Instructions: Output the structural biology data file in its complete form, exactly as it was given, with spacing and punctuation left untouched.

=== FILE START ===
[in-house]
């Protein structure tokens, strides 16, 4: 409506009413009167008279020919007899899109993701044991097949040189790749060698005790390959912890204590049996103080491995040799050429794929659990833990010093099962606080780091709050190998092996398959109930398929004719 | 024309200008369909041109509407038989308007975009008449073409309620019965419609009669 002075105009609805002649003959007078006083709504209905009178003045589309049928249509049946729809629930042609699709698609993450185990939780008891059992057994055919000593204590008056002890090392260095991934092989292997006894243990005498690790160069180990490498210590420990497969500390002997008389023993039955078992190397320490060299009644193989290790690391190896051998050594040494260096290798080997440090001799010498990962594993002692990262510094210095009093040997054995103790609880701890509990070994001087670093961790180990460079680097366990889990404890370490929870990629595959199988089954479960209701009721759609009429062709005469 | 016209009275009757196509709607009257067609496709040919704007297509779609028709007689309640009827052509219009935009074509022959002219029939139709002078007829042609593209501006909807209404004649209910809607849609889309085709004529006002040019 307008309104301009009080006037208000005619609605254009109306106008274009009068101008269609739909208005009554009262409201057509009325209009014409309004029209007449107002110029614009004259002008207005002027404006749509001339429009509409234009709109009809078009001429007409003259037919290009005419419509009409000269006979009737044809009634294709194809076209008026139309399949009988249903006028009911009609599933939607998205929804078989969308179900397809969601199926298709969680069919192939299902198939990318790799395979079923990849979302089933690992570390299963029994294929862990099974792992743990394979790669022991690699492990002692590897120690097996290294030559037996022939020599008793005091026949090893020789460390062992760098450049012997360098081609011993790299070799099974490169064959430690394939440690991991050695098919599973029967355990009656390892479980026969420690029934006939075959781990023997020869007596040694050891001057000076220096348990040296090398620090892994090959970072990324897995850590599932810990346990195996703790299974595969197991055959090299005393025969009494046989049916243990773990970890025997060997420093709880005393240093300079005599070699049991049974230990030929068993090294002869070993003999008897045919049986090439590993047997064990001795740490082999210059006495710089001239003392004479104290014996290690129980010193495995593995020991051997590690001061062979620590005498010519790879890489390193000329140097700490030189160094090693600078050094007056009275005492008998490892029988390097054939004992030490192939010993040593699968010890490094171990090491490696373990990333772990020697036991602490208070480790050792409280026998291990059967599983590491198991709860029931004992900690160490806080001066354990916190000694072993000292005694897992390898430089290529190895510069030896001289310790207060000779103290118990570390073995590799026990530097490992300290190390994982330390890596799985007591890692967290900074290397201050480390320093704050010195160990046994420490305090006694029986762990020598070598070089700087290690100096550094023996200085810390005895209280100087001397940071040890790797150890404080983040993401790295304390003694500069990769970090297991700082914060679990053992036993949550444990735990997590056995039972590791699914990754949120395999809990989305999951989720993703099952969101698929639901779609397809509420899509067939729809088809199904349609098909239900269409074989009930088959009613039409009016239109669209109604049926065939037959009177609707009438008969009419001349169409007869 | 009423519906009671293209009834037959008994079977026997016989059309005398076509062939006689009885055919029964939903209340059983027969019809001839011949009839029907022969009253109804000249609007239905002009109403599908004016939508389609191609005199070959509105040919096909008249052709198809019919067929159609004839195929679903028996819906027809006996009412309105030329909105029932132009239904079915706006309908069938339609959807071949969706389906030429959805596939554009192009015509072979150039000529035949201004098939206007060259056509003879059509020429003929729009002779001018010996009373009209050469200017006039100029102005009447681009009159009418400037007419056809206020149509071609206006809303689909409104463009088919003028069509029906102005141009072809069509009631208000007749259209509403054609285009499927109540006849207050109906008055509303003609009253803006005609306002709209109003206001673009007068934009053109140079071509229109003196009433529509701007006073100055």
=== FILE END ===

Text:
[in-house]
């Protein structure tokens, strides 16, 4: 409506009413009167008279020919007899899109993701044991097949040189790749060698005790390959912890204590049996103080491995040799050429794929659990833990010093099962606080780091709050190998092996398959109930398929004719 | 024309200008369909041109509407038989308007975009008449073409309620019965419609009669 002075105009609805002649003959007078006083709504209905009178003045589309049928249509049946729809629930042609699709698609993450185990939780008891059992057994055919000593204590008056002890090392260095991934092989292997006894243990005498690790160069180990490498210590420990497969500390002997008389023993039955078992190397320490060299009644193989290790690391190896051998050594040494260096290798080997440090001799010498990962594993002692990262510094210095009093040997054995103790609880701890509990070994001087670093961790180990460079680097366990889990404890370490929870990629595959199988089954479960209701009721759609009429062709005469 | 016209009275009757196509709607009257067609496709040919704007297509779609028709007689309640009827052509219009935009074509022959002219029939139709002078007829042609593209501006909807209404004649209910809607849609889309085709004529006002040019 307008309104301009009080006037208000005619609605254009109306106008274009009068101008269609739909208005009554009262409201057509009325209009014409309004029209007449107002110029614009004259002008207005002027404006749509001339429009509409234009709109009809078009001429007409003259037919290009005419419509009409000269006979009737044809009634294709194809076209008026139309399949009988249903006028009911009609599933939607998205929804078989969308179900397809969601199926298709969680069919192939299902198939990318790799395979079923990849979302089933690992570390299963029994294929862990099974792992743990394979790669022991690699492990002692590897120690097996290294030559037996022939020599008793005091026949090893020789460390062992760098450049012997360098081609011993790299070799099974490169064959430690394939440690991991050695098919599973029967355990009656390892479980026969420690029934006939075959781990023997020869007596040694050891001057000076220096348990040296090398620090892994090959970072990324897995850590599932810990346990195996703790299974595969197991055959090299005393025969009494046989049916243990773990970890025997060997420093709880005393240093300079005599070699049991049974230990030929068993090294002869070993003999008897045919049986090439590993047997064990001795740490082999210059006495710089001239003392004479104290014996290690129980010193495995593995020991051997590690001061062979620590005498010519790879890489390193000329140097700490030189160094090693600078050094007056009275005492008998490892029988390097054939004992030490192939010993040593699968010890490094171990090491490696373990990333772990020697036991602490208070480790050792409280026998291990059967599983590491198991709860029931004992900690160490806080001066354990916190000694072993000292005694897992390898430089290529190895510069030896001289310790207060000779103290118990570390073995590799026990530097490992300290190390994982330390890596799985007591890692967290900074290397201050480390320093704050010195160990046994420490305090006694029986762990020598070598070089700087290690100096550094023996200085810390005895209280100087001397940071040890790797150890404080983040993401790295304390003694500069990769970090297991700082914060679990053992036993949550444990735990997590056995039972590791699914990754949120395999809990989305999951989720993703099952969101698929639901779609397809509420899509067939729809088809199904349609098909239900269409074989009930088959009613039409009016239109669209109604049926065939037959009177609707009438008969009419001349169409007869 | 009423519906009671293209009834037959008994079977026997016989059309005398076509062939006689009885055919029964939903209340059983027969019809001839011949009839029907022969009253109804000249609007239905002009109403599908004016939508389609191609005199070959509105040919096909008249052709198809019919067929159609004839195929679903028996819906027809006996009412309105030329909105029932132009239904079915706006309908069938339609959807071949969706389906030429959805596939554009192009015509072979150039000529035949201004098939206007060259056509003879059509020429003929729009002779001018010996009373009209050469200017006039100029102005009447681009009159009418400037007419056809206020149509071609206006809303689909409104463009088919003028069509029906102005141009072809069509009631208000007749259209509403054609285009499927109540006849207050109906008055509303003609009253803006005609306002709209109003206001673009007068934009053109140079071509229109003196009433529509701007006073100055």